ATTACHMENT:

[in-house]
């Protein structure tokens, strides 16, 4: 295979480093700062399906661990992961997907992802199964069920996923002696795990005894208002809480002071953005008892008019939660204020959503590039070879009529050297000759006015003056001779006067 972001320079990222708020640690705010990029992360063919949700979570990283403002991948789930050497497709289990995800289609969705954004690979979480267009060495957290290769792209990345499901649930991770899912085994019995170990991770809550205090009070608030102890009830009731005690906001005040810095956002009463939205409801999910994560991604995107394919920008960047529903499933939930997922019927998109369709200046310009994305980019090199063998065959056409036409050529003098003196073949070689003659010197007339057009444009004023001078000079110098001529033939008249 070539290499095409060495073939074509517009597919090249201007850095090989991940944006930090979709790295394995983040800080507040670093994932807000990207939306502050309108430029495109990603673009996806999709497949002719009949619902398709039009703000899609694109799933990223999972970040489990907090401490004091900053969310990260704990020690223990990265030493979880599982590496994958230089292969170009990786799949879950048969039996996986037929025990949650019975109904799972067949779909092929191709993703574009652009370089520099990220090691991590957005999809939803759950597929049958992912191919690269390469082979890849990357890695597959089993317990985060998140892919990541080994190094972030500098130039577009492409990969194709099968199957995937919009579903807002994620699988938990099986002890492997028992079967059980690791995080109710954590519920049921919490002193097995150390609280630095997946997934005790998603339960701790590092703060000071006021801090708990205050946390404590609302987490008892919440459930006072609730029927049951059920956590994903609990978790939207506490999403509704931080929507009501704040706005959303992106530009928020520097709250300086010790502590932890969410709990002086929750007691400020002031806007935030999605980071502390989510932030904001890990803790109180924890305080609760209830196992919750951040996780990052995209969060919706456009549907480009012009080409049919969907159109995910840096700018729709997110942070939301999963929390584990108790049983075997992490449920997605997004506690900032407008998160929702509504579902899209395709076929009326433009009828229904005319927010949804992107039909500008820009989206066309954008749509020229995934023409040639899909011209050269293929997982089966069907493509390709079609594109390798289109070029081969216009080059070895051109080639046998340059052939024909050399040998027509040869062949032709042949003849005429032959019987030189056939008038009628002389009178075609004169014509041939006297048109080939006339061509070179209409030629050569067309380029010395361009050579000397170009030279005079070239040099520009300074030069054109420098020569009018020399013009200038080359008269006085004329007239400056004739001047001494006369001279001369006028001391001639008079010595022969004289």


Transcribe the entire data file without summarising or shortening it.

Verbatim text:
[in-house]
């Protein structure tokens, strides 16, 4: 295979480093700062399906661990992961997907992802199964069920996923002696795990005894208002809480002071953005008892008019939660204020959503590039070879009529050297000759006015003056001779006067 972001320079990222708020640690705010990029992360063919949700979570990283403002991948789930050497497709289990995800289609969705954004690979979480267009060495957290290769792209990345499901649930991770899912085994019995170990991770809550205090009070608030102890009830009731005690906001005040810095956002009463939205409801999910994560991604995107394919920008960047529903499933939930997922019927998109369709200046310009994305980019090199063998065959056409036409050529003098003196073949070689003659010197007339057009444009004023001078000079110098001529033939008249 070539290499095409060495073939074509517009597919090249201007850095090989991940944006930090979709790295394995983040800080507040670093994932807000990207939306502050309108430029495109990603673009996806999709497949002719009949619902398709039009703000899609694109799933990223999972970040489990907090401490004091900053969310990260704990020690223990990265030493979880599982590496994958230089292969170009990786799949879950048969039996996986037929025990949650019975109904799972067949779909092929191709993703574009652009370089520099990220090691991590957005999809939803759950597929049958992912191919690269390469082979890849990357890695597959089993317990985060998140892919990541080994190094972030500098130039577009492409990969194709099968199957995937919009579903807002994620699988938990099986002890492997028992079967059980690791995080109710954590519920049921919490002193097995150390609280630095997946997934005790998603339960701790590092703060000071006021801090708990205050946390404590609302987490008892919440459930006072609730029927049951059920956590994903609990978790939207506490999403509704931080929507009501704040706005959303992106530009928020520097709250300086010790502590932890969410709990002086929750007691400020002031806007935030999605980071502390989510932030904001890990803790109180924890305080609760209830196992919750951040996780990052995209969060919706456009549907480009012009080409049919969907159109995910840096700018729709997110942070939301999963929390584990108790049983075997992490449920997605997004506690900032407008998160929702509504579902899209395709076929009326433009009828229904005319927010949804992107039909500008820009989206066309954008749509020229995934023409040639899909011209050269293929997982089966069907493509390709079609594109390798289109070029081969216009080059070895051109080639046998340059052939024909050399040998027509040869062949032709042949003849005429032959019987030189056939008038009628002389009178075609004169014509041939006297048109080939006339061509070179209409030629050569067309380029010395361009050579000397170009030279005079070239040099520009300074030069054109420098020569009018020399013009200038080359008269006085004329007239400056004739001047001494006369001279001369006028001391001639008079010595022969004289």